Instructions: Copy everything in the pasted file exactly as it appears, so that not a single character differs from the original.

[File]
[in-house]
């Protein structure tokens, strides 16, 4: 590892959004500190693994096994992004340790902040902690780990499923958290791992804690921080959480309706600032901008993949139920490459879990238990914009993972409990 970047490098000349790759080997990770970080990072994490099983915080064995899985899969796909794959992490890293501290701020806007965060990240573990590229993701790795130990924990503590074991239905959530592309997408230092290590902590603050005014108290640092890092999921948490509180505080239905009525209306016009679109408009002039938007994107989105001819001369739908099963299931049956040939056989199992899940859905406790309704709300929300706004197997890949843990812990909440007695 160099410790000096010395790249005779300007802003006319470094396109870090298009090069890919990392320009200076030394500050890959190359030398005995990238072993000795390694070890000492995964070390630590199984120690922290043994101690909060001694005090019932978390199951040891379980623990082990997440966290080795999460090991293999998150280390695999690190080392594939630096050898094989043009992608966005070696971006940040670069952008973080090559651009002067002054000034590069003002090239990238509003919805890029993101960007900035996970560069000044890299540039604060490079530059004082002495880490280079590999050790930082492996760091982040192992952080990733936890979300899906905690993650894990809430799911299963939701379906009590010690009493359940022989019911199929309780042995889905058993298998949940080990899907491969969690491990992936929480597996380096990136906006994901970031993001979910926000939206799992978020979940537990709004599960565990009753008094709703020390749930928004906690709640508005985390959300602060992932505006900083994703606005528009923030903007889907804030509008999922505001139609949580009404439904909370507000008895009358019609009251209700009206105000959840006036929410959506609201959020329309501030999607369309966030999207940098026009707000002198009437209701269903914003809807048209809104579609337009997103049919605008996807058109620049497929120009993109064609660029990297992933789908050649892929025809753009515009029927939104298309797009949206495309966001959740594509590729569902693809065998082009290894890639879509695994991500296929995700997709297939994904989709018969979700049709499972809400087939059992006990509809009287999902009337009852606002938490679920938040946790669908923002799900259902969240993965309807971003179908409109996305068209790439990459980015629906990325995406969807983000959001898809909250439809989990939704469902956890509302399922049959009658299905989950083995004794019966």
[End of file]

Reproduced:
[in-house]
């Protein structure tokens, strides 16, 4: 590892959004500190693994096994992004340790902040902690780990499923958290791992804690921080959480309706600032901008993949139920490459879990238990914009993972409990 970047490098000349790759080997990770970080990072994490099983915080064995899985899969796909794959992490890293501290701020806007965060990240573990590229993701790795130990924990503590074991239905959530592309997408230092290590902590603050005014108290640092890092999921948490509180505080239905009525209306016009679109408009002039938007994107989105001819001369739908099963299931049956040939056989199992899940859905406790309704709300929300706004197997890949843990812990909440007695 160099410790000096010395790249005779300007802003006319470094396109870090298009090069890919990392320009200076030394500050890959190359030398005995990238072993000795390694070890000492995964070390630590199984120690922290043994101690909060001694005090019932978390199951040891379980623990082990997440966290080795999460090991293999998150280390695999690190080392594939630096050898094989043009992608966005070696971006940040670069952008973080090559651009002067002054000034590069003002090239990238509003919805890029993101960007900035996970560069000044890299540039604060490079530059004082002495880490280079590999050790930082492996760091982040192992952080990733936890979300899906905690993650894990809430799911299963939701379906009590010690009493359940022989019911199929309780042995889905058993298998949940080990899907491969969690491990992936929480597996380096990136906006994901970031993001979910926000939206799992978020979940537990709004599960565990009753008094709703020390749930928004906690709640508005985390959300602060992932505006900083994703606005528009923030903007889907804030509008999922505001139609949580009404439904909370507000008895009358019609009251209700009206105000959840006036929410959506609201959020329309501030999607369309966030999207940098026009707000002198009437209701269903914003809807048209809104579609337009997103049919605008996807058109620049497929120009993109064609660029990297992933789908050649892929025809753009515009029927939104298309797009949206495309966001959740594509590729569902693809065998082009290894890639879509695994991500296929995700997709297939994904989709018969979700049709499972809400087939059992006990509809009287999902009337009852606002938490679920938040946790669908923002799900259902969240993965309807971003179908409109996305068209790439990459980015629906990325995406969807983000959001898809909250439809989990939704469902956890509302399922049959009658299905989950083995004794019966």